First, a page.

Rates and changes to how we rate

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Your rates are used to pay for day-to-day operational spending.

We know inflation is pushing up the cost of living for residents so we want to keep rate increases as low as possible.

Rates increases

  • The average rates increase for 2023/24 across all ratepayers – households, and business and rural properties – is 6.41%.
  • The average rates increase for a typical household is 6.60%.
  • The average rates increase for a typical business property is 5.71%.
  • The typical farm property(external link) will see a decrease of 0.48%.

This year's big changes

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Since our Long Term Plan 2021–31 was confirmed, the economic environment in Christchurch has been affected by the same factors that the whole world is navigating – interest rates, inflation, supply issues, a tight labour market, geopolitical instability, and more. Government reforms on the horizon also need to be factored in.

All this means the playing field is uncertain, but the adjustments we’ve made in our budget give us the flexibility to respond as and when we need to.

  • Increasing the Excess Water Supply Targeted Rate average daily allowance from 700 litres to 900 litres for residential properties.
  • Leaving the Uniform Annual General Charge at $153. Most submitters were opposed to the idea of reducing the rate to $50, which was intended to help ease the impact of rates increases for some lower income households.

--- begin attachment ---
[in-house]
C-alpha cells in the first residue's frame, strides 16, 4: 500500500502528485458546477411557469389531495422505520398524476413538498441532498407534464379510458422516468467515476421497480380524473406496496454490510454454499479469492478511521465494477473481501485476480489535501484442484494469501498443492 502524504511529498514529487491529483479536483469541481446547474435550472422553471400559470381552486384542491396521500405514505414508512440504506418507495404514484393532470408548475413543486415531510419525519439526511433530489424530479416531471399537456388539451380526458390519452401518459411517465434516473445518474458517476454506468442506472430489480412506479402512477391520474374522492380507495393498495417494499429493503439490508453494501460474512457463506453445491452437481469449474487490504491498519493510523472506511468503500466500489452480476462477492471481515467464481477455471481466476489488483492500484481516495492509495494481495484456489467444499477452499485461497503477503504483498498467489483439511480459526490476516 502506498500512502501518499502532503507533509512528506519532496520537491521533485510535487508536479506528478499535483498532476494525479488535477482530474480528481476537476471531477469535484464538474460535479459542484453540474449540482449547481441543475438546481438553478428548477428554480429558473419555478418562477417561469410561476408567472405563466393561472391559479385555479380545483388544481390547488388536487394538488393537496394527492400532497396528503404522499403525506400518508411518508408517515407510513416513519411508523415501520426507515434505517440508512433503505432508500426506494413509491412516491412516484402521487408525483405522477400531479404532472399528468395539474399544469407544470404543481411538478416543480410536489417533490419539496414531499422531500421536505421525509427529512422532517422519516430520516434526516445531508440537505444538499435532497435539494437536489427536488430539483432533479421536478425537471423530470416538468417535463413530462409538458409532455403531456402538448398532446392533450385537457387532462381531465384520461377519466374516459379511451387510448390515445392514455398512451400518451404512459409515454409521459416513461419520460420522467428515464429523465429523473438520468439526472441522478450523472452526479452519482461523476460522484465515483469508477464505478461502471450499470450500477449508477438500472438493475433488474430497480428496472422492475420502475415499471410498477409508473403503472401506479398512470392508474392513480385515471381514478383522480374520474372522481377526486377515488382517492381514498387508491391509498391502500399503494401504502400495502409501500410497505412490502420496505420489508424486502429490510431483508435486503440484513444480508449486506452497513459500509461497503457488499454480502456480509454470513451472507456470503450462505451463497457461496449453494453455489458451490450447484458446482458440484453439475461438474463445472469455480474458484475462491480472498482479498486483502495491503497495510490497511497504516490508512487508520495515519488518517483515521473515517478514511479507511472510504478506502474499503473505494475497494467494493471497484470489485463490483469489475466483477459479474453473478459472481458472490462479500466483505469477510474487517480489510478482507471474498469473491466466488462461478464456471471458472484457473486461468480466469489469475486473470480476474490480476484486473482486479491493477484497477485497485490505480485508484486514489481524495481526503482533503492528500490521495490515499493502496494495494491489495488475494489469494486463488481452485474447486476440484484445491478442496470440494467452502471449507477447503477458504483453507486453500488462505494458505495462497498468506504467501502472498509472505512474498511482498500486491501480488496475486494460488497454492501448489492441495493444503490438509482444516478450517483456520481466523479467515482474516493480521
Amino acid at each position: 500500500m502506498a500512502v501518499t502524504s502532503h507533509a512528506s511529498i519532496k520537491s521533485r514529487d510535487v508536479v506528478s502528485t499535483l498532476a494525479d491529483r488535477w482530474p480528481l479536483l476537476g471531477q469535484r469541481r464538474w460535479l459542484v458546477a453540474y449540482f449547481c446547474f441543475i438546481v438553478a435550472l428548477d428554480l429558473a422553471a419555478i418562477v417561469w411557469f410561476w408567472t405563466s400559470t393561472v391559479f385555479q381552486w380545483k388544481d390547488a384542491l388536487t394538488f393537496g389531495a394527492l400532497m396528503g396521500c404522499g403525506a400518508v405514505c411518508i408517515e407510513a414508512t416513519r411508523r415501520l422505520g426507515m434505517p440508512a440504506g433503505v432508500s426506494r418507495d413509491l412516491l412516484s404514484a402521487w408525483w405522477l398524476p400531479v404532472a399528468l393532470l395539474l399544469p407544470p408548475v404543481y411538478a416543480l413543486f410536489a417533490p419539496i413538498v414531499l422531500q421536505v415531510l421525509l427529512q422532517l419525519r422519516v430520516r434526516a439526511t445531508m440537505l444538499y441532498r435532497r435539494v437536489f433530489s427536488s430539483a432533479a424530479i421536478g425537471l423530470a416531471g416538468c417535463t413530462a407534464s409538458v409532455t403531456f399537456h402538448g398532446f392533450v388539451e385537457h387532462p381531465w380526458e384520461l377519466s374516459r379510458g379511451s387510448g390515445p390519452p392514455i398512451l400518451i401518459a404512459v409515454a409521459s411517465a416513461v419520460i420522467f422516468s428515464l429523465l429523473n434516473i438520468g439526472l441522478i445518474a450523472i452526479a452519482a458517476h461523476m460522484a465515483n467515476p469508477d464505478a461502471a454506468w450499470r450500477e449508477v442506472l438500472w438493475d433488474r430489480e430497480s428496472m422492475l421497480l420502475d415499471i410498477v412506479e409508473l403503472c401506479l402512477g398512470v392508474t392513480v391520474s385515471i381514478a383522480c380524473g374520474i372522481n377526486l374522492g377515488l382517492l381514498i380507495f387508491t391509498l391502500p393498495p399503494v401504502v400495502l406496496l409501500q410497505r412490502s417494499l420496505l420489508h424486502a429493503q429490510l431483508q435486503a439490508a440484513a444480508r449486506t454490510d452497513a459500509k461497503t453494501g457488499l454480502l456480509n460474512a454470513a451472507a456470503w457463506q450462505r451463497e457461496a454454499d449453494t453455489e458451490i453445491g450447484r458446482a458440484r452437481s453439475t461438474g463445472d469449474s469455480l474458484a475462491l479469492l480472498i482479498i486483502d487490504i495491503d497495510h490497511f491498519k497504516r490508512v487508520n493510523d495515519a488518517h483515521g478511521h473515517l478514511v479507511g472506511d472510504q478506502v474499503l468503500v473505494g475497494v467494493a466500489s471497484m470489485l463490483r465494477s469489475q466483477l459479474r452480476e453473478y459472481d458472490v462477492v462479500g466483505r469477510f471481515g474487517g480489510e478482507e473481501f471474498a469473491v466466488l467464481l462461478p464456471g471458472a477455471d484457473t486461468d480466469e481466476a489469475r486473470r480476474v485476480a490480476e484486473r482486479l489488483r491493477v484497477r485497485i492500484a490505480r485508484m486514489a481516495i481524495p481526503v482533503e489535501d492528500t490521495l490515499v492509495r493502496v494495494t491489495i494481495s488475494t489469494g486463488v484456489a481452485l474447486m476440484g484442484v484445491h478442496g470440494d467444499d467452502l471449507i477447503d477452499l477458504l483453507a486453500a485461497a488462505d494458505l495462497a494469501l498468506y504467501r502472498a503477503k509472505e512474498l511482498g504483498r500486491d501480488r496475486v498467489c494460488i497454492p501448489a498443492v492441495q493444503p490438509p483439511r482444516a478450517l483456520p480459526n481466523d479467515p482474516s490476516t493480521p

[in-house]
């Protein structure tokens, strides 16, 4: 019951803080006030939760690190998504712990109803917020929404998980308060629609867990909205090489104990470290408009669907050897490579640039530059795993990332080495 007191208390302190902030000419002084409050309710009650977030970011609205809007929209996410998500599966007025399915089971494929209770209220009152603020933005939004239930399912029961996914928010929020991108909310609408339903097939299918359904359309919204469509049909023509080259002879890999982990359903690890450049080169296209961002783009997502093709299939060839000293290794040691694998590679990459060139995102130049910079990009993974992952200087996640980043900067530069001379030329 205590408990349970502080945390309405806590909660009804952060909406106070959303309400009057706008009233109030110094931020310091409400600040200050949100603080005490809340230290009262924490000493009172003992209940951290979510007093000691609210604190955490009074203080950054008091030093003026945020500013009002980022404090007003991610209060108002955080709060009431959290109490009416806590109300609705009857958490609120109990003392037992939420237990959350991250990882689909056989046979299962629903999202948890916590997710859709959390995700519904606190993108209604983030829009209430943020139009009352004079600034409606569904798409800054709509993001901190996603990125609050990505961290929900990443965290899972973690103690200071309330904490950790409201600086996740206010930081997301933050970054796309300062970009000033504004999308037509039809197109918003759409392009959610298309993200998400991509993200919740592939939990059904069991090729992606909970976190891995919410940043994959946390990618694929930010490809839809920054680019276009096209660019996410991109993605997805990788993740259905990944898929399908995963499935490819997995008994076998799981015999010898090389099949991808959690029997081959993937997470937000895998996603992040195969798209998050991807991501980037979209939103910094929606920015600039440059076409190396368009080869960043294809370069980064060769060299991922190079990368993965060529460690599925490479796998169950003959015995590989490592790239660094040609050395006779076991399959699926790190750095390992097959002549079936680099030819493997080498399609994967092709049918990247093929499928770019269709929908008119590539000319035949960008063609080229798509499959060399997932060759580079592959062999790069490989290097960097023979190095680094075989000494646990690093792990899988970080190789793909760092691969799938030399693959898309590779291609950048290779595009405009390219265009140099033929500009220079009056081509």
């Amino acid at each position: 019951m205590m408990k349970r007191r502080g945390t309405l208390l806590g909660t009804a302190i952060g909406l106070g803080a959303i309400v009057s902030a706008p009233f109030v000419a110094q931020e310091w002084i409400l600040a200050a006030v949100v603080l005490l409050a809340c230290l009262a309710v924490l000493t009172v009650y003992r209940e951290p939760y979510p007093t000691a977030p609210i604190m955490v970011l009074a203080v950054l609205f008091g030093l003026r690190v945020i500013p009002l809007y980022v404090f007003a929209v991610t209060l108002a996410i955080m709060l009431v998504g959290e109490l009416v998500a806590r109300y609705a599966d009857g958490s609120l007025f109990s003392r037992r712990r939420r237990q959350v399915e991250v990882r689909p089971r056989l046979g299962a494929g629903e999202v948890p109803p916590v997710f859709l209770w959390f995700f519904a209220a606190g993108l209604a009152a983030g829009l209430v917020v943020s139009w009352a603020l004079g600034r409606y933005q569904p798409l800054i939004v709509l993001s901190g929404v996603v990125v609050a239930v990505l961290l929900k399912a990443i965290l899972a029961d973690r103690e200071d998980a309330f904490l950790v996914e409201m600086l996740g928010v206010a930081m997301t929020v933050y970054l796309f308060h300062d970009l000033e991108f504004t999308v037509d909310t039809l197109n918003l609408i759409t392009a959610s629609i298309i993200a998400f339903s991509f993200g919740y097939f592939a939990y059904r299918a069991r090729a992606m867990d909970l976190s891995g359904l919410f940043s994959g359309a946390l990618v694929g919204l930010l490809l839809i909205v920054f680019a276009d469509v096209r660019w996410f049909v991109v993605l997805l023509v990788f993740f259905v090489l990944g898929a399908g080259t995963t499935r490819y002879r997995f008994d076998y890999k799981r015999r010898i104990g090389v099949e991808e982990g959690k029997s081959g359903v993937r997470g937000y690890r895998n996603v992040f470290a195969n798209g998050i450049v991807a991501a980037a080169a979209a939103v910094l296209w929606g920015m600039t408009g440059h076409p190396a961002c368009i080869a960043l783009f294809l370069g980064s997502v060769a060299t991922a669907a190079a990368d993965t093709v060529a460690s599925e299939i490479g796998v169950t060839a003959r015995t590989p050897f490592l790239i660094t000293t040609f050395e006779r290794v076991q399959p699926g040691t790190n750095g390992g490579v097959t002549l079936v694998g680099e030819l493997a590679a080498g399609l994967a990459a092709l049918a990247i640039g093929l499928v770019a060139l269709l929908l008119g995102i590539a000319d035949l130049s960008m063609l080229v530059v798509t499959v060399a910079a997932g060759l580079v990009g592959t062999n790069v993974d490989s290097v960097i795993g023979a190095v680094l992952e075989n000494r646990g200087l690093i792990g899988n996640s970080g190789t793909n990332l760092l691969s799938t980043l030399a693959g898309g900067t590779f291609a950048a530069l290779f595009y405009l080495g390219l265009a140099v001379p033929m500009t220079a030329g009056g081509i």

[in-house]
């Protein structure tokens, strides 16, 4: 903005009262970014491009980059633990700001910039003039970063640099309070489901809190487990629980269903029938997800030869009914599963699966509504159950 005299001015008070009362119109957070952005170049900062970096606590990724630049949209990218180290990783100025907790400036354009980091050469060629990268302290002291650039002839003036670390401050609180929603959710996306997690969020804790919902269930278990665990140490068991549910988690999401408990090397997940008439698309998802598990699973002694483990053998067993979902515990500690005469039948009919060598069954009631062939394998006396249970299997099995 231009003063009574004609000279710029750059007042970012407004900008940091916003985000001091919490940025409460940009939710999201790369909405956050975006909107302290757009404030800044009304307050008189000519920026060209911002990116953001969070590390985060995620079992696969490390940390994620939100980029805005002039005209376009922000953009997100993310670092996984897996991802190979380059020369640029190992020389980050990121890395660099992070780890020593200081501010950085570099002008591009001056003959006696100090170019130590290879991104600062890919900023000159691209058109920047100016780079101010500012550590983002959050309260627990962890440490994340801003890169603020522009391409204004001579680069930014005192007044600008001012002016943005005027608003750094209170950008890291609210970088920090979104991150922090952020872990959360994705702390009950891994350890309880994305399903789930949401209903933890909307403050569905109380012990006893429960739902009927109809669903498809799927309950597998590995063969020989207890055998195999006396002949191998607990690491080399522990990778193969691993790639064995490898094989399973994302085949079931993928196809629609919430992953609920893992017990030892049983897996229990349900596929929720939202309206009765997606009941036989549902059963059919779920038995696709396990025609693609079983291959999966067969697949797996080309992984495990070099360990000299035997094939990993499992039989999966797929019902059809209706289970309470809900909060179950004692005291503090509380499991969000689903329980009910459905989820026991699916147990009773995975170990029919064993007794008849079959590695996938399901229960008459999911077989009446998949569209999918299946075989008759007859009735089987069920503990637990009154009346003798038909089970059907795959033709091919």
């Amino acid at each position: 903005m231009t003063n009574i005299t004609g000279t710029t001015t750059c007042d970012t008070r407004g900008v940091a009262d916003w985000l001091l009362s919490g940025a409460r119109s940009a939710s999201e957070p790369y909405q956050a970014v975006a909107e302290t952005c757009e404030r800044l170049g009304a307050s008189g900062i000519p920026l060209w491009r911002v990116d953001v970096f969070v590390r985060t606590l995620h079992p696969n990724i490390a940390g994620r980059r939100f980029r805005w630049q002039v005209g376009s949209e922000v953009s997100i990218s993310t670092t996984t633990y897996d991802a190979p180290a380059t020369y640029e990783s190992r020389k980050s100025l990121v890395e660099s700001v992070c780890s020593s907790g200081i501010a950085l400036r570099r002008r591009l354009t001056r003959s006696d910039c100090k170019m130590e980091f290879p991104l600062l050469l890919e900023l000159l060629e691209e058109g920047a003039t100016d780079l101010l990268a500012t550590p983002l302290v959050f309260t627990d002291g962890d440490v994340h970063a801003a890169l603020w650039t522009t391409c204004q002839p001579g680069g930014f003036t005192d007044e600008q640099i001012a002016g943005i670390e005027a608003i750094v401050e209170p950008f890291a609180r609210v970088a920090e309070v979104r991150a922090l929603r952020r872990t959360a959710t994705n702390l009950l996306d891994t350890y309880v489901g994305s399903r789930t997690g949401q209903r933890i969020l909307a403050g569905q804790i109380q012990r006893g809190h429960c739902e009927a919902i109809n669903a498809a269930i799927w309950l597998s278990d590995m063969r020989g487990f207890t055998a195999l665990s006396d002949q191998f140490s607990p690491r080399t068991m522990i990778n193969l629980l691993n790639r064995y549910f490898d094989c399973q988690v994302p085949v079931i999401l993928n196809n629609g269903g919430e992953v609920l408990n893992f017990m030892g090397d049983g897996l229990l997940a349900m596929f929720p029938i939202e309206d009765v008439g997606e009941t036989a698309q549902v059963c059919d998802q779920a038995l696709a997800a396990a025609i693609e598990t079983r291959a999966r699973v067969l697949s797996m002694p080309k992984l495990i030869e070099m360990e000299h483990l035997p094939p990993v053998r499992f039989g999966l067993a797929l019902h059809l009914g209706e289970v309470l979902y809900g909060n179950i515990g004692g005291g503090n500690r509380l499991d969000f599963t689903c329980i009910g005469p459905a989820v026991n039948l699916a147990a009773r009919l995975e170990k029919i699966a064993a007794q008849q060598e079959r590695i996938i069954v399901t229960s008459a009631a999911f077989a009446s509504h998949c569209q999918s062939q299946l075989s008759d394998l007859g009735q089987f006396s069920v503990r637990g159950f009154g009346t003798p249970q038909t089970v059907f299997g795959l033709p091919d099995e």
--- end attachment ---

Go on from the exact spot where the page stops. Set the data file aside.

• Changing the differential on business properties to 2.22. The value of business properties did not increase at the same rate as residential properties in the last revaluation, and this change will maintain the contribution that business properties make to general rates.
  • An extra $36 million investment in the transport network, in part reflecting residents’ views on the need for ongoing focus on roading and enabling travel choice.
  • Allocating $2 million to a roving footpath maintenance crew, to give effect to the Mayor and councillors’ desire to enhance service in this area.
  • Pausing the Wheels to Wing major cycle route for 12 months to allow for more engagement with the community about how it could work.
  • Using additional one-off revenue receipts, plus $0.5 million from the Capital Endowment Fund, to offset rates.
  • Minor fee increases for some groups using the Council’s community facilities.
  • Penalties on unpaid rates and excess water invoices will increase from 7% to 10% in line with interest rates.

Check what's happening in your area

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The easiest way to see all our proposed changes at a glance is using our handy online search tool.

This is your handy guide to the Council projects that are affected by the Draft Annual Plan.

Search by the area you live in, the type of project, the project name or even just a key word, and see at a glance what sort of funding has been allocated for the next three years for all sorts of different things.